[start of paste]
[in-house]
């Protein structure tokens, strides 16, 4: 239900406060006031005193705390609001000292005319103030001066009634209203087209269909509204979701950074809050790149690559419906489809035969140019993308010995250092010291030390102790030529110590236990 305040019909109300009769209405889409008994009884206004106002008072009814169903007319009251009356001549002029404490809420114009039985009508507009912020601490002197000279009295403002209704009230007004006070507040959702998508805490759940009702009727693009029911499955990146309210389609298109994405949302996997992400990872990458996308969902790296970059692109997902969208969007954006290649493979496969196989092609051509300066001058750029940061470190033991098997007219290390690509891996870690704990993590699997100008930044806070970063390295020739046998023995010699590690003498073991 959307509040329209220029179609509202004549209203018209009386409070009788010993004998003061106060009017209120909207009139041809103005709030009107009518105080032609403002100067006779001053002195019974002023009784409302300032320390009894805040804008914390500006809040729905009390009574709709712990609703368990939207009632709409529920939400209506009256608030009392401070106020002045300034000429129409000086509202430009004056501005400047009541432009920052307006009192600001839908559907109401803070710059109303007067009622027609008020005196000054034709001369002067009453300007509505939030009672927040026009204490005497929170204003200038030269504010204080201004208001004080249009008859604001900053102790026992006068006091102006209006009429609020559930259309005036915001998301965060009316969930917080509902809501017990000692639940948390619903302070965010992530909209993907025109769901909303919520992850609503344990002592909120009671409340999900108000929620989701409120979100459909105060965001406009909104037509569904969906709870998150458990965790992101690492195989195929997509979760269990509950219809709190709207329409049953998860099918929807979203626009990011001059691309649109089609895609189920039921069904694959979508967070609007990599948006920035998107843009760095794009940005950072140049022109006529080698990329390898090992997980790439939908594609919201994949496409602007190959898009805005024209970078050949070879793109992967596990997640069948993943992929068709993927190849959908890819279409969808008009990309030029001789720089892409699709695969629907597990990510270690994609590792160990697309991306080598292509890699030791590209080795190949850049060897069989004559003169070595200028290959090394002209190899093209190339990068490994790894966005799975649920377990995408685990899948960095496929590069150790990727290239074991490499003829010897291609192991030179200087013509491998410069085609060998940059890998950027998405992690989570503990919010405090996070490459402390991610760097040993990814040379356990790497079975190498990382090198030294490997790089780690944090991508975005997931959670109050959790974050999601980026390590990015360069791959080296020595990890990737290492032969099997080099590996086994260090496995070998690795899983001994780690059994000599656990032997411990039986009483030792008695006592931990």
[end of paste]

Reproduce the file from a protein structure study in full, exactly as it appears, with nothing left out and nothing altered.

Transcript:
[in-house]
């Protein structure tokens, strides 16, 4: 239900406060006031005193705390609001000292005319103030001066009634209203087209269909509204979701950074809050790149690559419906489809035969140019993308010995250092010291030390102790030529110590236990 305040019909109300009769209405889409008994009884206004106002008072009814169903007319009251009356001549002029404490809420114009039985009508507009912020601490002197000279009295403002209704009230007004006070507040959702998508805490759940009702009727693009029911499955990146309210389609298109994405949302996997992400990872990458996308969902790296970059692109997902969208969007954006290649493979496969196989092609051509300066001058750029940061470190033991098997007219290390690509891996870690704990993590699997100008930044806070970063390295020739046998023995010699590690003498073991 959307509040329209220029179609509202004549209203018209009386409070009788010993004998003061106060009017209120909207009139041809103005709030009107009518105080032609403002100067006779001053002195019974002023009784409302300032320390009894805040804008914390500006809040729905009390009574709709712990609703368990939207009632709409529920939400209506009256608030009392401070106020002045300034000429129409000086509202430009004056501005400047009541432009920052307006009192600001839908559907109401803070710059109303007067009622027609008020005196000054034709001369002067009453300007509505939030009672927040026009204490005497929170204003200038030269504010204080201004208001004080249009008859604001900053102790026992006068006091102006209006009429609020559930259309005036915001998301965060009316969930917080509902809501017990000692639940948390619903302070965010992530909209993907025109769901909303919520992850609503344990002592909120009671409340999900108000929620989701409120979100459909105060965001406009909104037509569904969906709870998150458990965790992101690492195989195929997509979760269990509950219809709190709207329409049953998860099918929807979203626009990011001059691309649109089609895609189920039921069904694959979508967070609007990599948006920035998107843009760095794009940005950072140049022109006529080698990329390898090992997980790439939908594609919201994949496409602007190959898009805005024209970078050949070879793109992967596990997640069948993943992929068709993927190849959908890819279409969808008009990309030029001789720089892409699709695969629907597990990510270690994609590792160990697309991306080598292509890699030791590209080795190949850049060897069989004559003169070595200028290959090394002209190899093209190339990068490994790894966005799975649920377990995408685990899948960095496929590069150790990727290239074991490499003829010897291609192991030179200087013509491998410069085609060998940059890998950027998405992690989570503990919010405090996070490459402390991610760097040993990814040379356990790497079975190498990382090198030294490997790089780690944090991508975005997931959670109050959790974050999601980026390590990015360069791959080296020595990890990737290492032969099997080099590996086994260090496995070998690795899983001994780690059994000599656990032997411990039986009483030792008695006592931990």